Buffalo coaches feel that if Wood can stay healthy — the former first-rounder has suffered two major injuries in three seasons, a fractured leg in '09, and an ACL last year — he can be a Pro Bowl-level performer.
The Bills still have a question at left tackle, where second-year veteran Chris Hairston and rookie second-rounder Cordy Glenn should compete for the starting job, but right tackle Erik Pears seems to have solidified that position. And the coaches also feel that left guard Andy Levitre might be one the most unheralded linemen in the league.
Big prospect, big questions
Seattle quarterback Tarvaris Jackson is the last player from Alabama State to be chosen higher than the fourth round, having been grabbed by Minnesota in the second round in 2006. Over the past 25 years, Alabama State had only two players chosen as high as the second round.
The FCS-level school may have landed another possible high-round choice last week, however, when former Georgia tailback Isaiah Crowell transferred to the school after being booted off the Bulldogs' squad by coach Mark Richt following an arrest.
There is a big "but" that's attached, though, to the back. Crowell, the highest-rated high school runner in the country a year ago, and the SEC freshman of the year in 2011 when he rushed for 850 yards and five touchdowns, "might have" first-round potential, according to one NFC area scout. But the scout, and several colleagues, emphasized that Crowell, who suffered disciplinary problems in his first college season, will have to rehabilitate his image considerably over the next few seasons.
"A guy as good as he was supposed to be ... yeah, you start filing away some mental notes even at this early point in his career," a personnel director indicated. "And the word we're getting was that he was a royal pain at Georgia. He's got a few years now before he's draft-eligible, and (scouts) will be watching him as much for what he does of the field as how well he plays on it. Here's hoping this (matures) him."
One of the more puzzling aspects at this late juncture of free agency is the lack of action on unemployed veteran kicker Ryan Longwell, released by Minnesota after the Vikings chose Blair Walsh of Georgia in the sixth round. Longwell is a 15-year veteran and will turn 38 next month, but he's got a lifetime conversion rate of 83.2 percent, kicks off and should at least be on the "short list" of a few teams.
... There is a glut of veteran free agent punters — Jason Baker, Brad Maynard, Mat McBriar, Daniel Sepulveda and Matt Turk — whose names are on the speed dials of a few personnel directors should their teams struggle in camp or preseason.
... With only about three weeks until The Opening of camp, there has been no progress, and, in fact, very little negotiation, toward a resolution of wide receiver Mike Wallace's contract situation in Pittsburgh.
... Despite concerns at cornerback, there has been little talk so far among the Bucs staff about moving Ronde Barber back outside. The 15-year veteran is slated to move to free safety in 2012 and worked very little at corner in "base" situations in the spring. Moving him back to cornerback probably remains a possibility, but not until the team's off-field issues at the position are resolved, and not until coaches have a chance in camp to evaluate some other players.
... The arrest of CB Eric Wright calls to mind a note from much earlier in the spring, suggesting that the Bucs' three high-profile free agency additions could be problematical in some ways. Vincent Jackson, of course, had a contentious history in San Diego over the past few years. Guard Carl Nicks experienced some issues in college. And Wright wasn't always known as a leader in Cleveland or Detroit.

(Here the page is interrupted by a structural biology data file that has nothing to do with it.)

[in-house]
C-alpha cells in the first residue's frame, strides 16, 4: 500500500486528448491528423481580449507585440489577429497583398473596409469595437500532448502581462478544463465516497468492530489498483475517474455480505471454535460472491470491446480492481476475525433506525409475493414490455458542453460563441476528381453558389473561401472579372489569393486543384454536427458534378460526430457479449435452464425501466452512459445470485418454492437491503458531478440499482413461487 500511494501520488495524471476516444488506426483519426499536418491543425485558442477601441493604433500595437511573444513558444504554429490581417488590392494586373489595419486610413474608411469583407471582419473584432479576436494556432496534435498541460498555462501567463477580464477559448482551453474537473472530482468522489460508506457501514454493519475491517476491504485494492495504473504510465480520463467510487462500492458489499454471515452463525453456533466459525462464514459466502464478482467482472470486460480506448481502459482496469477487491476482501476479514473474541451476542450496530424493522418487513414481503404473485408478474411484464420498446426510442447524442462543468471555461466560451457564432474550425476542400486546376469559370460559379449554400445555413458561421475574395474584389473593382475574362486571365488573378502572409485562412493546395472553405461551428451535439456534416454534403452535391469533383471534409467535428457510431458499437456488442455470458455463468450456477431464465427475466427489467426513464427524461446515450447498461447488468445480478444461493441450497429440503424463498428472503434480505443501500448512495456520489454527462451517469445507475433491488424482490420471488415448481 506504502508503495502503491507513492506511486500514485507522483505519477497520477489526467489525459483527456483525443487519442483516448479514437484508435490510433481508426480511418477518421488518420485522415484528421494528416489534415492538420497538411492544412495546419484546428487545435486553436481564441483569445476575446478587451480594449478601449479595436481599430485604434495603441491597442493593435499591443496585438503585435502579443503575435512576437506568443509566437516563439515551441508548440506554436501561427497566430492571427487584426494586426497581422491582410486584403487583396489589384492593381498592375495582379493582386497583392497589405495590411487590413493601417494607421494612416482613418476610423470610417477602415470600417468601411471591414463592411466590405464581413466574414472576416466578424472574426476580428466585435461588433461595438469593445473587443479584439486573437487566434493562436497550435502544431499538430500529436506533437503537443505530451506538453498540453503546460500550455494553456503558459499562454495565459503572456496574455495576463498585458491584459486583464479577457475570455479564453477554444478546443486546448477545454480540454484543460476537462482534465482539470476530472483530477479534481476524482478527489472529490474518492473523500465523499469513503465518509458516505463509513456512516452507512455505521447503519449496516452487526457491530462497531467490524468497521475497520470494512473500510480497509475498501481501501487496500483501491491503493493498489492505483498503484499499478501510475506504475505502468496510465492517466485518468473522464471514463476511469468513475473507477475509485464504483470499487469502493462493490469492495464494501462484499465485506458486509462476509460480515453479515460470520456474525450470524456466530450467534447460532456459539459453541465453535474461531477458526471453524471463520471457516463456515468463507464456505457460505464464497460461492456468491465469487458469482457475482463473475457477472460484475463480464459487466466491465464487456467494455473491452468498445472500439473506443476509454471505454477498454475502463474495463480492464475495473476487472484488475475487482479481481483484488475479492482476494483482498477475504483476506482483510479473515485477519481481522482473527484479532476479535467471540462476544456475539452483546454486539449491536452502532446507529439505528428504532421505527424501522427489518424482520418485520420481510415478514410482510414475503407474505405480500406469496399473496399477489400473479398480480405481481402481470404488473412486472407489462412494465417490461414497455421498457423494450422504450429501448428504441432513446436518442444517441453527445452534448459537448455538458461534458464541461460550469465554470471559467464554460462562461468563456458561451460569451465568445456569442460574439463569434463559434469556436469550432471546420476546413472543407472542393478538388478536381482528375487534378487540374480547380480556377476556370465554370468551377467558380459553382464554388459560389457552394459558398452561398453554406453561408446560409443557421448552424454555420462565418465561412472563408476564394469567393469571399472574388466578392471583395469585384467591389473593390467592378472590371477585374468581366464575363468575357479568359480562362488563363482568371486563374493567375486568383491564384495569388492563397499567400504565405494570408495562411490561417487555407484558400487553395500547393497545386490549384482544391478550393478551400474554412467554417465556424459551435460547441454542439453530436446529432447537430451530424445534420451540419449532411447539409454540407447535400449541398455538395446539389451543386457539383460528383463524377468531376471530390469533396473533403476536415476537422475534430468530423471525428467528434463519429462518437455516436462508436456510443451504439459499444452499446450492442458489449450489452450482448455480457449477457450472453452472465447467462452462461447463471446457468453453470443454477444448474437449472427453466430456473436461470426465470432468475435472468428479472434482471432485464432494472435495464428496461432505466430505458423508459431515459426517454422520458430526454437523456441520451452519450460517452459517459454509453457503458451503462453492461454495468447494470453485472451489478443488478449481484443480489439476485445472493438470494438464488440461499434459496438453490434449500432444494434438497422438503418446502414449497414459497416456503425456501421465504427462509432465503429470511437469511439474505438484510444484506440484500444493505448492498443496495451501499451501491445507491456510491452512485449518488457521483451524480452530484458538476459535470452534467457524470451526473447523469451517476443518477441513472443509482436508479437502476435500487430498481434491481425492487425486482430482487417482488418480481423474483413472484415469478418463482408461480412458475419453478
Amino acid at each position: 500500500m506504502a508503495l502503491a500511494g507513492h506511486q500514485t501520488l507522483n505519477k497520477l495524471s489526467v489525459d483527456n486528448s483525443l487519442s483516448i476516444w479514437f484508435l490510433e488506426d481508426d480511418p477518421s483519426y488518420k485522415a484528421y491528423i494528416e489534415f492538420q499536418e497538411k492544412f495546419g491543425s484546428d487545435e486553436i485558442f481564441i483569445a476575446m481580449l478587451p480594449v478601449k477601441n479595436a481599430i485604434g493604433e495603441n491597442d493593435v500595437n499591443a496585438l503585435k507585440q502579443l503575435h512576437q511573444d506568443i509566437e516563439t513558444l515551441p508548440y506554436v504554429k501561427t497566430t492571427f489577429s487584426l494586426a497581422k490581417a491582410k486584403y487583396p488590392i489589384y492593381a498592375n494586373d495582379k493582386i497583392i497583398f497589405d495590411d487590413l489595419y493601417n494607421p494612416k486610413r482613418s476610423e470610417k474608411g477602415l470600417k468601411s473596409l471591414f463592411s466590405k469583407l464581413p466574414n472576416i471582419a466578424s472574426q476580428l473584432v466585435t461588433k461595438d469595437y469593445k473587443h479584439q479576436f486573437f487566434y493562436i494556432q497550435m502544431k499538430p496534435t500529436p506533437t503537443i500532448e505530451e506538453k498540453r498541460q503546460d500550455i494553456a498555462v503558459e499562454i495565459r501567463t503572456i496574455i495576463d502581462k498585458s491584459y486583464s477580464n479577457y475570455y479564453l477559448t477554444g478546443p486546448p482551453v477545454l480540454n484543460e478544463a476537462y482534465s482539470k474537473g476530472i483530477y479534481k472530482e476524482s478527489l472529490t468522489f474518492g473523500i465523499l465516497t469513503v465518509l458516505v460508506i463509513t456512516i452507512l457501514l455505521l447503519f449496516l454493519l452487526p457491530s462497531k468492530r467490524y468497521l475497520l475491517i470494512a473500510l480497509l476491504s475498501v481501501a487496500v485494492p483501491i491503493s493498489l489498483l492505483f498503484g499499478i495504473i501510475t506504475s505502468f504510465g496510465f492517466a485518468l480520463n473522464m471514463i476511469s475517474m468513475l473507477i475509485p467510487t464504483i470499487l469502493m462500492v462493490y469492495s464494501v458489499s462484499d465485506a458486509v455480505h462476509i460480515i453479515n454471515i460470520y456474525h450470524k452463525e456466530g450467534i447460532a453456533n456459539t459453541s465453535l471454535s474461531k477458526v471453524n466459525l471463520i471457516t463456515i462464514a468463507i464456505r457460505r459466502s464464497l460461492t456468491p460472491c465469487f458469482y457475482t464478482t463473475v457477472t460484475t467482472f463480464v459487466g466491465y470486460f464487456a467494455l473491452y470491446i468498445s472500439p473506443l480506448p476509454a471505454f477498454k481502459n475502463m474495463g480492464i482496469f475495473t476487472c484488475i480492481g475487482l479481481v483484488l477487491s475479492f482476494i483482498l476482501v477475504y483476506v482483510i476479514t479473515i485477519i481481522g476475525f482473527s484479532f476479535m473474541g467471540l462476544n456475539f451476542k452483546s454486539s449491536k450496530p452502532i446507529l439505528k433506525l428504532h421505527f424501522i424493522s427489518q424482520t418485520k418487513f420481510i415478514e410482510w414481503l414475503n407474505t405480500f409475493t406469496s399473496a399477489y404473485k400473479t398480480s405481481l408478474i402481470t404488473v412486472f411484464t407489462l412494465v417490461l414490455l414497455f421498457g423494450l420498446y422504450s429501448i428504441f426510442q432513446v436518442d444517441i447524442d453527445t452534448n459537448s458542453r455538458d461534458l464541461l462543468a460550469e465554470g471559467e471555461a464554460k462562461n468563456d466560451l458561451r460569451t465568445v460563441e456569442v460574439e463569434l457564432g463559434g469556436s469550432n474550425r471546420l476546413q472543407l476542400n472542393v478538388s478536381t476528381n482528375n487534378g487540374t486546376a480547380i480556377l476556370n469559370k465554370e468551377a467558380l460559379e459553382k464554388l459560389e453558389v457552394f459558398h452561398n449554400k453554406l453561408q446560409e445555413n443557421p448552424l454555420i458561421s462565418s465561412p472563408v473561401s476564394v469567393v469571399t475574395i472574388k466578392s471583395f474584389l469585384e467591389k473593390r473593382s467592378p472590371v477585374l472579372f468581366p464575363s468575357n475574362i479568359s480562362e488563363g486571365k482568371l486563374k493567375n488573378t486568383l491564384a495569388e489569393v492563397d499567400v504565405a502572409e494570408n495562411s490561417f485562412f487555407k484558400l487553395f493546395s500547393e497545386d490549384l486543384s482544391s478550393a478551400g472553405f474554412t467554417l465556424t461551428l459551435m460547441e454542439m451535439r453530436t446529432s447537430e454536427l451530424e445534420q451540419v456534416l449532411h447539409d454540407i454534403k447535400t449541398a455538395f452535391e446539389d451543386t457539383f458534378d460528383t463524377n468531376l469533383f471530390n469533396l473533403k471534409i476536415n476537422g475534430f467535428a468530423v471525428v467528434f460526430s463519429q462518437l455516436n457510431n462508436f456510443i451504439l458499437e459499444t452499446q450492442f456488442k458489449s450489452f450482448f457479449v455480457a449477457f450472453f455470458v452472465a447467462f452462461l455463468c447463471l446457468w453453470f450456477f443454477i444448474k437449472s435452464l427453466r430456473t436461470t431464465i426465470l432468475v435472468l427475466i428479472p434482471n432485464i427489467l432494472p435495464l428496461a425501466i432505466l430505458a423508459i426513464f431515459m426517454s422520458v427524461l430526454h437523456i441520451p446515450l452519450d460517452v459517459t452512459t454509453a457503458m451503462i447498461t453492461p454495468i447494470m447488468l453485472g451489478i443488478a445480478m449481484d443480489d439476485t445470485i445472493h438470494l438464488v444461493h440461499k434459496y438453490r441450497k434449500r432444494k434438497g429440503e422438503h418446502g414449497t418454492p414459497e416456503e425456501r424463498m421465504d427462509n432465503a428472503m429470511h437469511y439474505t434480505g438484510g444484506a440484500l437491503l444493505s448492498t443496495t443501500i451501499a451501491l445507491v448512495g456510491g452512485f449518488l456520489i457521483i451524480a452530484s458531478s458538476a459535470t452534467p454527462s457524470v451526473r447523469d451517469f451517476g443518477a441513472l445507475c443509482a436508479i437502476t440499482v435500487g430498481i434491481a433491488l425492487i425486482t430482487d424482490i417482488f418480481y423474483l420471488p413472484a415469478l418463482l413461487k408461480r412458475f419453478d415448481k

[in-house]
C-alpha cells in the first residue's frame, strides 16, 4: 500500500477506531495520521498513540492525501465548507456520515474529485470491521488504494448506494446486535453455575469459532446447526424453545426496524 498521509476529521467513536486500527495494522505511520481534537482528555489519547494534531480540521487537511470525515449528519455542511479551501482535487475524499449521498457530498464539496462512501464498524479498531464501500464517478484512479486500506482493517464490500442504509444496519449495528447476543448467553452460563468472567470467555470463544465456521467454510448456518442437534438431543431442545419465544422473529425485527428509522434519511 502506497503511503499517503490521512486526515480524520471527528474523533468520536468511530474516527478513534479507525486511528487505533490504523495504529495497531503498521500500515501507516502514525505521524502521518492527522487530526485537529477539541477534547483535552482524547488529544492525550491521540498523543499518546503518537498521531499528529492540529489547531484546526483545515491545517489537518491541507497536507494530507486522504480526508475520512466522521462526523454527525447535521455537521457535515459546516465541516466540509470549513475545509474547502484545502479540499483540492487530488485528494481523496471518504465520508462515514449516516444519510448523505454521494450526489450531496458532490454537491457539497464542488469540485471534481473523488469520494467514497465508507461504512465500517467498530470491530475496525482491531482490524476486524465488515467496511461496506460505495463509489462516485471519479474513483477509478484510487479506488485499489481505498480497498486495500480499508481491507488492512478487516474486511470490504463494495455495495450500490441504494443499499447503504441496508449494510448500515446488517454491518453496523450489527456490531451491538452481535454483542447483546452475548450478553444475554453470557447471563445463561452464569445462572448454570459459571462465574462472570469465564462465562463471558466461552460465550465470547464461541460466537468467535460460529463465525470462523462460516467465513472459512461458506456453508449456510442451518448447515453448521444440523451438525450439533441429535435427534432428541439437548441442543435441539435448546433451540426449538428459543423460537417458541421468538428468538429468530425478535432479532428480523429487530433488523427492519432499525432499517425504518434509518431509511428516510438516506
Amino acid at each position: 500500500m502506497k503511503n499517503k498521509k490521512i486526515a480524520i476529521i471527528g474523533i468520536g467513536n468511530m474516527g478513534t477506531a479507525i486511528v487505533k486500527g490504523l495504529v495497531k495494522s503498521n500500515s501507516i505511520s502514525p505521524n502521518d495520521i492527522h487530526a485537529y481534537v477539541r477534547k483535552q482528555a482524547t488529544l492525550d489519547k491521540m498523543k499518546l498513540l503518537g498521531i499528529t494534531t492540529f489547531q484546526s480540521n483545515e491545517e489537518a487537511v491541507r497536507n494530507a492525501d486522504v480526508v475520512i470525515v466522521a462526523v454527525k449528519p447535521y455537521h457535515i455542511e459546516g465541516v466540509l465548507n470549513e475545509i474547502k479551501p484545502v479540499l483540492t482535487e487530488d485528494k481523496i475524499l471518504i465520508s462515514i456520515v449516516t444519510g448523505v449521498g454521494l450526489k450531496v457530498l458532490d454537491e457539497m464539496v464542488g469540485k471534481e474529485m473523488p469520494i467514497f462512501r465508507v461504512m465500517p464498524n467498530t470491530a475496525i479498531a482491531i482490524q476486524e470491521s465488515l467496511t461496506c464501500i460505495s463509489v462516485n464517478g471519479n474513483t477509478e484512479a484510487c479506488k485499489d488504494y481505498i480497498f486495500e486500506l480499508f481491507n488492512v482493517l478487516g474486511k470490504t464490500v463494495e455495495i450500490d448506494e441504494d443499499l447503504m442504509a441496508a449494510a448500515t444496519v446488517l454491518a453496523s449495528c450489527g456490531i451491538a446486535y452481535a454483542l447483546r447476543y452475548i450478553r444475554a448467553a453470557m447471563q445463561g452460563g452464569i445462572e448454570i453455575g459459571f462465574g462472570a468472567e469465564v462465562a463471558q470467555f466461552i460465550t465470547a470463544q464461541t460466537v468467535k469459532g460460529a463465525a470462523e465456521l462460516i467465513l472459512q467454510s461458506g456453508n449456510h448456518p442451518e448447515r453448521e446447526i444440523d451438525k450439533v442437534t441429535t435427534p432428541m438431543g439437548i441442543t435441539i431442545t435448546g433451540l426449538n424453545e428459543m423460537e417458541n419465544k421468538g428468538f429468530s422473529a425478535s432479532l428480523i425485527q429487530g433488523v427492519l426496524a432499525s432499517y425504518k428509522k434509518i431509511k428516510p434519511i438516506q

... The Houston defensive staff isn't apt to suggest again that free agent addition Bradie James will give the team the same level of play as DeMeco Ryans, who was traded to Philadelphia in the offseason. But the Texans are heartened by the play of James, a nine-year veteran who groused at times in Dallas about his playing time. James has pretty much established himself as the starter next to Brian Cushing in Houston's 3-4 scheme.
... It appears that more defensive coordinators are working this offseason on nickel coverage designs that include three safeties. The emphasis, of course, remains on No. 3 cornerbacks, since so many clubs now play with three corners for 50 percent or more of the snaps. But the success of multiple-tight-end looks, and the continued trend toward bigger wide receivers, has prompted a look at three-safety packages as well. The emphasis in general on locating safeties with some corner-type coverage abilities is increasing.
THE LAST WORD
"I really do not believe it's a big deal. I just think that they don't, in general, give (short quarterbacks) the opportunities, or stick with them. A guy that's undersized has to prove himself right away. And if you don't have success right away, you're out the door. (It's) similar to a (Tim) Tebow situation. If Tim Tebow had taken over the Broncos last year and lost his first two or three games, he'd never have seen the field again. Instead, he won whatever it was — five, six in a row — and they kept doubting him until next week, until next week, until next week. (But) if he were the 6-4 guy who was a true pocket passer, drafted in the first round and the franchise decided, 'This is our guy,' then he goes out and loses his first three or four starts . . . well, there is a learning curve involved. And they have patience with him. And that's my frustration with it."
— former NFL quarterback Doug Flutie, per NFL.com, on the league's perceived bias against short quarterbacks.